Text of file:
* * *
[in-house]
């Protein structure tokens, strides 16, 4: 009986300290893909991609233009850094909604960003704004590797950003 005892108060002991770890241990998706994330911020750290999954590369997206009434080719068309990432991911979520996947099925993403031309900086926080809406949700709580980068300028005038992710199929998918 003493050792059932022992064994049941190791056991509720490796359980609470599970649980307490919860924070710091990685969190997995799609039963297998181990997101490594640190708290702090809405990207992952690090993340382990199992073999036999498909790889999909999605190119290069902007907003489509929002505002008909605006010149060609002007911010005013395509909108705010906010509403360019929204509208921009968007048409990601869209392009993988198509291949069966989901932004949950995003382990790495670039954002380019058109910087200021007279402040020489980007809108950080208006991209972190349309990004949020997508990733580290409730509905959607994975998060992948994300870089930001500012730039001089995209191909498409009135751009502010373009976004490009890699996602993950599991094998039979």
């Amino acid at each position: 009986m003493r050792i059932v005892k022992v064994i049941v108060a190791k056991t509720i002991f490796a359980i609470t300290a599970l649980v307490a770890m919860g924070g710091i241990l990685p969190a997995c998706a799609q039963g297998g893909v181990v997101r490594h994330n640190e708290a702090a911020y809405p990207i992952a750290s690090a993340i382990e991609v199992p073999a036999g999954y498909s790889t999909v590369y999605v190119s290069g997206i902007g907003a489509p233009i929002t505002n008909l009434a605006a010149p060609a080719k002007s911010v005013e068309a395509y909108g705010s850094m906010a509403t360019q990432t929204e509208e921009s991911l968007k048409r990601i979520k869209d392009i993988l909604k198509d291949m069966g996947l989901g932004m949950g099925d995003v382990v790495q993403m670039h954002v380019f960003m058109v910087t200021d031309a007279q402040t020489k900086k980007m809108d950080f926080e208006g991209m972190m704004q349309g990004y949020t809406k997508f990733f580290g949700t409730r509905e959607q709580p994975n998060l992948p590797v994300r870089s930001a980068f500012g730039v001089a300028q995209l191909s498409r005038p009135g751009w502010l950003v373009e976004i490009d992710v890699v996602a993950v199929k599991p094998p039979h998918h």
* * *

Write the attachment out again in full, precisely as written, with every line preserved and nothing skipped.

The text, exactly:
[in-house]
């Protein structure tokens, strides 16, 4: 009986300290893909991609233009850094909604960003704004590797950003 005892108060002991770890241990998706994330911020750290999954590369997206009434080719068309990432991911979520996947099925993403031309900086926080809406949700709580980068300028005038992710199929998918 003493050792059932022992064994049941190791056991509720490796359980609470599970649980307490919860924070710091990685969190997995799609039963297998181990997101490594640190708290702090809405990207992952690090993340382990199992073999036999498909790889999909999605190119290069902007907003489509929002505002008909605006010149060609002007911010005013395509909108705010906010509403360019929204509208921009968007048409990601869209392009993988198509291949069966989901932004949950995003382990790495670039954002380019058109910087200021007279402040020489980007809108950080208006991209972190349309990004949020997508990733580290409730509905959607994975998060992948994300870089930001500012730039001089995209191909498409009135751009502010373009976004490009890699996602993950599991094998039979």
């Amino acid at each position: 009986m003493r050792i059932v005892k022992v064994i049941v108060a190791k056991t509720i002991f490796a359980i609470t300290a599970l649980v307490a770890m919860g924070g710091i241990l990685p969190a997995c998706a799609q039963g297998g893909v181990v997101r490594h994330n640190e708290a702090a911020y809405p990207i992952a750290s690090a993340i382990e991609v199992p073999a036999g999954y498909s790889t999909v590369y999605v190119s290069g997206i902007g907003a489509p233009i929002t505002n008909l009434a605006a010149p060609a080719k002007s911010v005013e068309a395509y909108g705010s850094m906010a509403t360019q990432t929204e509208e921009s991911l968007k048409r990601i979520k869209d392009i993988l909604k198509d291949m069966g996947l989901g932004m949950g099925d995003v382990v790495q993403m670039h954002v380019f960003m058109v910087t200021d031309a007279q402040t020489k900086k980007m809108d950080f926080e208006g991209m972190m704004q349309g990004y949020t809406k997508f990733f580290g949700t409730r509905e959607q709580p994975n998060l992948p590797v994300r870089s930001a980068f500012g730039v001089a300028q995209l191909s498409r005038p009135g751009w502010l950003v373009e976004i490009d992710v890699v996602a993950v199929k599991p094998p039979h998918h």